Though John Barry achieved popular recognition for the swinging, loungey, noir-ish soundtracks he composed for the James Bond films, he moved to the front rank of film composers with his score for 1966's BORN FREE. Stylistically, the music of BORN FREE is miles removed from Barry's Bond soundtracks, though the composer's fondness for brass fanfares, stirring strings, and lush, intricate charts with stunning dynamic range is still intact. On the whole, however, the music to BORN FREE has a playful, innocent quality, evoking the nature of the wild animals at the film's center. As the movie is set in Africa, Barry employs a range of African percussion instruments, and sections of flute music (which often seem to echo the sounds of birds or other creatures). The arrangements are expansive and sweeping, giving rise to the sensation of open plains, and Barry's recurring musical themes parallel the film's action (the track titles indicate plot events). The score is, for the most part, surprisingly subdued, with occasional bursts of energy (mirroring tumultuous events onscreen) and its stirring title theme the exceptions. Barry won an Academy Award for the score in 1966.
Esteemed for almost 60 years as one of the greatest Chopin interpreters, Maurizio Pollini confirms his preeminence with this 2017 release on Deutsche Grammophon, and offers his first all-Chopin disc since 2012. Chopin's late works were composed between 1845 and 1849, and include the Barcarolle in F sharp major, Op. 60, the 3 Mazurkas, Op. 59, the Polonaise-Fantaisie in A flat major, Op. 61, the 2 Nocturnes, Op. 62, the 3 Mazurkas, Op. 63, the 3 Waltzes, Op. 64, and the Mazurka in F minor, Op. Posth. 68, No. 4; they are notable for their harmonic richness and freedom of melodic embellishment, characteristics that made them especially influential among his Romantic contemporaries. Pollini's fluid phrasing and control of expression and dynamics have always given his performances sophistication and a feeling of balance, though these are engaging renditions that are far from cerebral or clinical, claims that critics have sometimes laid at Pollini's door. Yet listeners can hear for themselves how polished and deeply felt these performances are, and appreciate the artistic wholeness of Pollini's conceptions, from the elegance of the "Minute" Waltz to the sublime melancholy of the posthumous Mazurka in F minor. Highly recommended for fans of great piano music.
Pianist Dong Hyek Lim, a bit older than the youthful face in the graphics might suggest, has gained a reputation as a Chopin specialist, with restrained, often exquisitely detailed performances made for the small recital hall rather than for the concert hall. This was, of course, the kind of venue for which Chopin wrote most of his music, and this is a very fine tour through the much-recorded 24 Preludes, Op. 28, which form the centerpiece of this album. Lim does well to introduce things with the flashier and rarely played Variations brillantes in B flat major, Op. 12, commanding the listener's attention before delving into the Preludes, some of the most harmonically intricate music Chopin wrote. Sample any of the really famous Preludes, such as the Prelude in E minor, Op. 28, No. 4, for an idea of what Lim is up to here: he not only lingers over dissonances, but explores their potential directions with sensitivity and intelligence, all while keeping the top of the dynamic range not very high. Lim takes you back to the public world with the Berceuse in D flat major, Op. 57, and Barcarolle in F sharp major, Op. 60, which show him to be capable of a more brilliant style. London's Henry Wood Hall fits these pieces well, but Warner's engineers might have gone with even a more intense, intimate space for the preludes. In any event, the performance of those is one of the most absorbing to have come along in quite some time.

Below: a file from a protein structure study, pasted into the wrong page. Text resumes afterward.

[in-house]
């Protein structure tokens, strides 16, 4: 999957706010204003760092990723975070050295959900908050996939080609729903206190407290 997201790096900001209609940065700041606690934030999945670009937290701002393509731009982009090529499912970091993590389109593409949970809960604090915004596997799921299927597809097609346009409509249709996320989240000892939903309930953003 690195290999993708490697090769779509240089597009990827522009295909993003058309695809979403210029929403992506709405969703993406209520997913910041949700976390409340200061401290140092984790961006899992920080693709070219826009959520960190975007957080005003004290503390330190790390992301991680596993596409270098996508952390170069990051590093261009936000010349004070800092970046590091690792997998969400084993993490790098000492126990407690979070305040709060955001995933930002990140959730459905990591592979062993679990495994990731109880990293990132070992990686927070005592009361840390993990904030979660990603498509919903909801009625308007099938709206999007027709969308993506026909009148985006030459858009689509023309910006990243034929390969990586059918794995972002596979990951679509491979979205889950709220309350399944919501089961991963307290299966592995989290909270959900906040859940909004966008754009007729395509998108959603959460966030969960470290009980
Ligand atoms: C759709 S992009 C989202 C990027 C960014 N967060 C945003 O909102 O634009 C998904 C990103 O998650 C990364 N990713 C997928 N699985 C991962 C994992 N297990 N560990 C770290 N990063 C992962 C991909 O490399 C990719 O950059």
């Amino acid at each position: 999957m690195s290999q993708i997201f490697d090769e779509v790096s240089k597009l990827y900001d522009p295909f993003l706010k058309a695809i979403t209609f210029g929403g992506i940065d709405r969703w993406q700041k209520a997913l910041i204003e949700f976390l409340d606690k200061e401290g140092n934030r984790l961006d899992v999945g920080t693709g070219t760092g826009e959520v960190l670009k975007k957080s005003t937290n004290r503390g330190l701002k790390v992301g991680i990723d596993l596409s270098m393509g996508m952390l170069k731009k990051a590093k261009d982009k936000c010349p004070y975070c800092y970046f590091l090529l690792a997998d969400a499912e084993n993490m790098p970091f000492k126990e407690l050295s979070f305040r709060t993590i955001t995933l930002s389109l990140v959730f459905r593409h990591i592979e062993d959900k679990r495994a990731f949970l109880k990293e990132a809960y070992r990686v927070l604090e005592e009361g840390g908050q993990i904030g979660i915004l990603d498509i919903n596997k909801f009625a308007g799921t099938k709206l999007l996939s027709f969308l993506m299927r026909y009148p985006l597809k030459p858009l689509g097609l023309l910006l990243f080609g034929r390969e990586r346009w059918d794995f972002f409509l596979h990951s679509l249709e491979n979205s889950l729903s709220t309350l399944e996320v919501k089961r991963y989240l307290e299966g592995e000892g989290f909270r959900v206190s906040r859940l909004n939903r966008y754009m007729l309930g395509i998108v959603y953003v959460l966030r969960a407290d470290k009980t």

Following his successful 2012 release of the Tchaikovsky Piano Concerto No. 1 with Valery Gergiev and the Mariinsky Orchestra, Russian pianist Daniil Trifonov tries on the more intimate role of recitalist for this live Decca album of solo piano pieces by Frédéric Chopin. Trifonov is a powerhouse in the Lisztian mold, and his incredible technique seems better suited to fast, flashy fingerwork than to more subdued music. Certain pieces, such as the Rondo in F major, Op. 5, "À la Mazur," the Étude in F major, Op. 10/8, and the Grande Valse Brillante, Op. 18, allow feats of prestidigitation, and there's no denying that he can perform with dazzling virtuosity.